Islam in Transition focuses on the ways in which Islamic religion still engenders powerful loyalties within what is now a predominantly secular society and how, in their continual adherence to their religion, many young British Pakistanis find a welcome sense of stability and permanence. By presenting material collected in field-work study and by using extensive quotations from interviews, the author argues that in a world where concepts of identity are always being challenged traditional sources of authority and allegiance still survive.
Table of Contents
PART I Theory and socio-historical context 1 Social identities 2 The background 3 The field and field-work PART II Empirical findings 4 The circumstances 5 Ethnic boundaries 6 Islam and guidance 7 Religious boundaries, Conclusion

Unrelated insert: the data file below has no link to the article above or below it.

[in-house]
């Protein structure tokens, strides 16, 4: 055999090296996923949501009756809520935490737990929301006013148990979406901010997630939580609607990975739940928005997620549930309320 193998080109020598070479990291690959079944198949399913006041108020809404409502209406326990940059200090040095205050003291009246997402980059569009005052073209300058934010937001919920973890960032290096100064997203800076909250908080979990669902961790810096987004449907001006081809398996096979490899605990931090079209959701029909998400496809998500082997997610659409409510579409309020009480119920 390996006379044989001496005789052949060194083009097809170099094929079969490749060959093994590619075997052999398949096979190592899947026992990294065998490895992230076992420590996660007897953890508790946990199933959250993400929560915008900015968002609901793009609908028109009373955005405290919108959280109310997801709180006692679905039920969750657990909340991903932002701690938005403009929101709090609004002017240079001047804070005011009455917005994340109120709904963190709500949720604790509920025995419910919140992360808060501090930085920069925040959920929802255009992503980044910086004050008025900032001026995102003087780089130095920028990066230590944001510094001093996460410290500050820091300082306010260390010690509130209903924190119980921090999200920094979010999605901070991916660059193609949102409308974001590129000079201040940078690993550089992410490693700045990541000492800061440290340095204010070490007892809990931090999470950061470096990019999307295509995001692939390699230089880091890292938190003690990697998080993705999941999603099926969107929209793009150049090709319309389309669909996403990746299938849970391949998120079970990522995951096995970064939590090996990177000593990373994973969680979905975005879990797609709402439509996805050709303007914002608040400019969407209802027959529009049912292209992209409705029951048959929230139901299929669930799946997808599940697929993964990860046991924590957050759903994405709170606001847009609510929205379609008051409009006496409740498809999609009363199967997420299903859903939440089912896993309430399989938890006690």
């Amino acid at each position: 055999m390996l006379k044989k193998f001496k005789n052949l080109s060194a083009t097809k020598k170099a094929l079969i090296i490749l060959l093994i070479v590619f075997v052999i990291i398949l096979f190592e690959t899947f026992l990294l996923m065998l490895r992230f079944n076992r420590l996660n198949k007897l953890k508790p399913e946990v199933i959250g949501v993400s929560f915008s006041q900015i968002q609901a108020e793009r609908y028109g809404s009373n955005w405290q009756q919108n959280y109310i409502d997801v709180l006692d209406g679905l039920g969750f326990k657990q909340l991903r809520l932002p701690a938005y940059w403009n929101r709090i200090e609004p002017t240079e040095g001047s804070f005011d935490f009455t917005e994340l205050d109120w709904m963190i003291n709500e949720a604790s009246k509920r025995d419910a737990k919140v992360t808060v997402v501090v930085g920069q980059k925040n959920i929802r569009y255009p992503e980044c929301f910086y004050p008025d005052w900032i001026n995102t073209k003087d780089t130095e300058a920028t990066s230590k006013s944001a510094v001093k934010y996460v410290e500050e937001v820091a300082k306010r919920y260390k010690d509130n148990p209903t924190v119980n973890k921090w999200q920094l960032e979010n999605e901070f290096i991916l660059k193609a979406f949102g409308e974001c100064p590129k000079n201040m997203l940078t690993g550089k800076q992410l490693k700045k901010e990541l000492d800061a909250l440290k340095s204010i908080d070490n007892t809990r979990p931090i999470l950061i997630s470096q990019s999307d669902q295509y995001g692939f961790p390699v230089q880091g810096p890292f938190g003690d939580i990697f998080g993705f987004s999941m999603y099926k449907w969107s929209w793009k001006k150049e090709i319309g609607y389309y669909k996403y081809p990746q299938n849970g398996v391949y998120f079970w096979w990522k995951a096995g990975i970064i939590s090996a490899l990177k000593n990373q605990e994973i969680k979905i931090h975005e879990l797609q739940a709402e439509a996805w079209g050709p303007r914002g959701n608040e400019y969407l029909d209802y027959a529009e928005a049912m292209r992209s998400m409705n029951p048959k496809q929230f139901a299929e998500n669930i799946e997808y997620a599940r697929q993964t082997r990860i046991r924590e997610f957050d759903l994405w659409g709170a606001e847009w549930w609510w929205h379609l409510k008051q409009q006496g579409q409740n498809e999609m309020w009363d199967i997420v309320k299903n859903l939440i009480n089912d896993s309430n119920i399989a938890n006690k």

'The rich human texture which characterises the book combines with a lack of technicality to provide an eminently readable and sympathetic account ... This is a admirable account of one of the most important cultural transformations in modern Britain, and deserves to be widley read' - Tim Winter, World Faiths Encounter